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Old 03-01-2011, 05:56 PM
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bermuda bermuda is offline
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Join Date: Apr 2006
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Default Re: How are analog formats doing?

Mark Knopfler was still recording to tape in his London studio as of the last album or two.

As for digital vs. analog, it's true that the earliest digital could sound a bit brittle, with some splatter. No, you couldn't hear it on ear buds or computer speakers... I'm talking about listening on more revealing high-end system. Cymbals and horns suffered the worst from this. But as digital recording improved and higher resolutions were possible, the sounds smoothed out and in theory (and based on human hearing) are perfectly realistic.

What analog tape has always done is to introduce its inherent saturation/distortion, and this is where the "warmth" comes from. It's not that it's unrealistic, it's just what we've been used to hearing. Sort of like the transition from film to video, or analog tv to digital & hi-def. There was a 'texture' (read: warmth) that's no longer there. It's not always good or bad, it's just different. Anyway, the analog tape warmth is what made drums sound punchy, bass sound warm, vocals sound present, etc. An old trick to get really punchyh/crunchy drums was to record them at 7.5ips, then copy those tracks to the master reel running at 15 or 30ips and record everything else more cleanly.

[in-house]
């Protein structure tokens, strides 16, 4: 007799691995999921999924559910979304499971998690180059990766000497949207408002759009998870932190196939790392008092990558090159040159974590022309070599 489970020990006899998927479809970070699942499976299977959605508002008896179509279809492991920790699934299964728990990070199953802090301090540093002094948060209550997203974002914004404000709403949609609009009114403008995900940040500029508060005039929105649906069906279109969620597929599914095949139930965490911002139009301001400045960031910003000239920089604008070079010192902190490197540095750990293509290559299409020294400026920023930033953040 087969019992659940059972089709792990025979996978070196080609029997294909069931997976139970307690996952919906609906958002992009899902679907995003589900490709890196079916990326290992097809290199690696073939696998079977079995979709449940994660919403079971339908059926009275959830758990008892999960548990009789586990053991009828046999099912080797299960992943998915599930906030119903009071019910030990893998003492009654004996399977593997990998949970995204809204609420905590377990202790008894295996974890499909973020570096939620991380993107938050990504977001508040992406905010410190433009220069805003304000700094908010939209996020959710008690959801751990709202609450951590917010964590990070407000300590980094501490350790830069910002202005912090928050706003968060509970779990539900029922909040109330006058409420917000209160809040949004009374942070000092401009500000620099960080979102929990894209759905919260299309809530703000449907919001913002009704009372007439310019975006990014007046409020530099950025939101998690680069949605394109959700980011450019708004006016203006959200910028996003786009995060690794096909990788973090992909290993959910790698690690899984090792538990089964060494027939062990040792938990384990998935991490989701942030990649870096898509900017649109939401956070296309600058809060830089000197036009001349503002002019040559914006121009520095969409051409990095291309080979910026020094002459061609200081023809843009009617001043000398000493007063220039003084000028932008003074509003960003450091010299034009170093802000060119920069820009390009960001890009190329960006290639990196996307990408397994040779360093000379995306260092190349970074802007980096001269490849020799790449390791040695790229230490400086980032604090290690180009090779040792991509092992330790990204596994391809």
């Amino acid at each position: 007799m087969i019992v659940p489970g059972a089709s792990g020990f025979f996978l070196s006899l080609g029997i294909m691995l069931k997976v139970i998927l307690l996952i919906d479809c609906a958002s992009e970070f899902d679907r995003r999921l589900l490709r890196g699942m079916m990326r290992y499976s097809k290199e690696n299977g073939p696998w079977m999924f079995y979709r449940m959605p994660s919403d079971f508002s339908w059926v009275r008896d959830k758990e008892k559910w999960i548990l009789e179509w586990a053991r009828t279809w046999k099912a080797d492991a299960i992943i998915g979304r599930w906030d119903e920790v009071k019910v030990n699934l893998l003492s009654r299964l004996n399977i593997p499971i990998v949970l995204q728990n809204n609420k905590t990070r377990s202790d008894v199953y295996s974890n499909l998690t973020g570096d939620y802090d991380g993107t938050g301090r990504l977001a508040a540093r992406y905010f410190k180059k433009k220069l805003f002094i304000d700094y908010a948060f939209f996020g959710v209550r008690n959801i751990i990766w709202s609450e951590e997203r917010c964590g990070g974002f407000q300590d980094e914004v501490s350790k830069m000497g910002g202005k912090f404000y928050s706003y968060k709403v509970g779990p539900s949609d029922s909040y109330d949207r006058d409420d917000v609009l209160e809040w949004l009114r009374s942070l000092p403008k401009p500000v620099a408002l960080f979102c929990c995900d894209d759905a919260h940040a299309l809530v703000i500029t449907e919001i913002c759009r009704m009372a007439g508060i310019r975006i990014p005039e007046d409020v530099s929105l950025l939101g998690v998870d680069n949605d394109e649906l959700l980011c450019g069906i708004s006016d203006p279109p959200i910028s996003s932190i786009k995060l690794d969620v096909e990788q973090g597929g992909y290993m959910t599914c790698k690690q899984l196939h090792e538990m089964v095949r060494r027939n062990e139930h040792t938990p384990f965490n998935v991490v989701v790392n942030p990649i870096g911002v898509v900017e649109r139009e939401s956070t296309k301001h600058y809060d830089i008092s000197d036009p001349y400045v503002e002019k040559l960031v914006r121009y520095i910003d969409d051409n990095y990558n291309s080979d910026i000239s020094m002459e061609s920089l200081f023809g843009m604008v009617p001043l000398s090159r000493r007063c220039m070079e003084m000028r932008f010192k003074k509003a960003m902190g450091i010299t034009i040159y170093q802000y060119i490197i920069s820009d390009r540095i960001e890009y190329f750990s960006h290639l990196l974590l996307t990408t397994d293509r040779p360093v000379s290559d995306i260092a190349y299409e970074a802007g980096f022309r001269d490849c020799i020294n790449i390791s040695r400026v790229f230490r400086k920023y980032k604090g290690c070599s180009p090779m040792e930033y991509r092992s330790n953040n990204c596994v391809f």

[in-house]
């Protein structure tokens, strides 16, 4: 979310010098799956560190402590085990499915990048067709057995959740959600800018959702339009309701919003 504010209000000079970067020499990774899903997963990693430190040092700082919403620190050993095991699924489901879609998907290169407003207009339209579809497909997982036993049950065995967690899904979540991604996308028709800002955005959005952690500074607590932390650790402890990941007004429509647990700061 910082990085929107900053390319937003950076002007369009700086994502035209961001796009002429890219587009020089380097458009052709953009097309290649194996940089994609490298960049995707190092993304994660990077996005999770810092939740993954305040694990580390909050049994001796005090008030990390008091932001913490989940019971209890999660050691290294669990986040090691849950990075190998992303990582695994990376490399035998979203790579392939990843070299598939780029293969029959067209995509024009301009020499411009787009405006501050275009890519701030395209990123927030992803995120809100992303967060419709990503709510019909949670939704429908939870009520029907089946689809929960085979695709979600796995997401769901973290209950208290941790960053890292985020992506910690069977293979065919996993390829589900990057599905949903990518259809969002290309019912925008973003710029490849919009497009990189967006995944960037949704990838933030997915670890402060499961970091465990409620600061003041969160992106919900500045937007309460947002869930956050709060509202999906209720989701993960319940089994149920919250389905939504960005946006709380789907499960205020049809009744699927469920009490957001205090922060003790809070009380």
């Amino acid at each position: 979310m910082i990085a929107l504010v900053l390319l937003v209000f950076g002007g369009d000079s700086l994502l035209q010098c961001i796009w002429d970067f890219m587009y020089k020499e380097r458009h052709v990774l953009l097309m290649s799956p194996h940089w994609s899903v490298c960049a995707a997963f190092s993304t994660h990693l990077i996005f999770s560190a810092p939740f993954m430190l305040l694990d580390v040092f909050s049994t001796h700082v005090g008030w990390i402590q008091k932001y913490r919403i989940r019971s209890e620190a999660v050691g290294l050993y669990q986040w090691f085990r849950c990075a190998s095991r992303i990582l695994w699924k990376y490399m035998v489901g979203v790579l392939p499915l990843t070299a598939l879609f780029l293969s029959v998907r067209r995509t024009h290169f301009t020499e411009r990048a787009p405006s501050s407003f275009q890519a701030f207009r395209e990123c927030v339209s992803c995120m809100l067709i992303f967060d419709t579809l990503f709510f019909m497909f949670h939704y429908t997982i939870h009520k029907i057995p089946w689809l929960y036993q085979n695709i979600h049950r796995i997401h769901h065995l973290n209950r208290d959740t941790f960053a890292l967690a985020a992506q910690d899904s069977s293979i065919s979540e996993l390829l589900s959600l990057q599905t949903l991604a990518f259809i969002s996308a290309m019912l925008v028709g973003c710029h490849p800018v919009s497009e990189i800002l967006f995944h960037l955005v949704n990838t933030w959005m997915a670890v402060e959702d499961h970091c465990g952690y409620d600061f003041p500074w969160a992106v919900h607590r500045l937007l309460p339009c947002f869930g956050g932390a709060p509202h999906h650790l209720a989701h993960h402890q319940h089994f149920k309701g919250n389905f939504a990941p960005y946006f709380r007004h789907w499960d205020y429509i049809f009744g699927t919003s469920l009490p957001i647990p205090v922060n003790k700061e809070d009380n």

How do we get that analog sound now? Two ways. Either record to analog tape then transfer the tracks to digital (which will retain all of the saturation, even though it didn't create it on its own) or, there are plug-ins to restore the analog sound, sort of a pre-mastering process.

I'm trying to think back to the last time I recorded to tape... maybe 2003?

Bermuda
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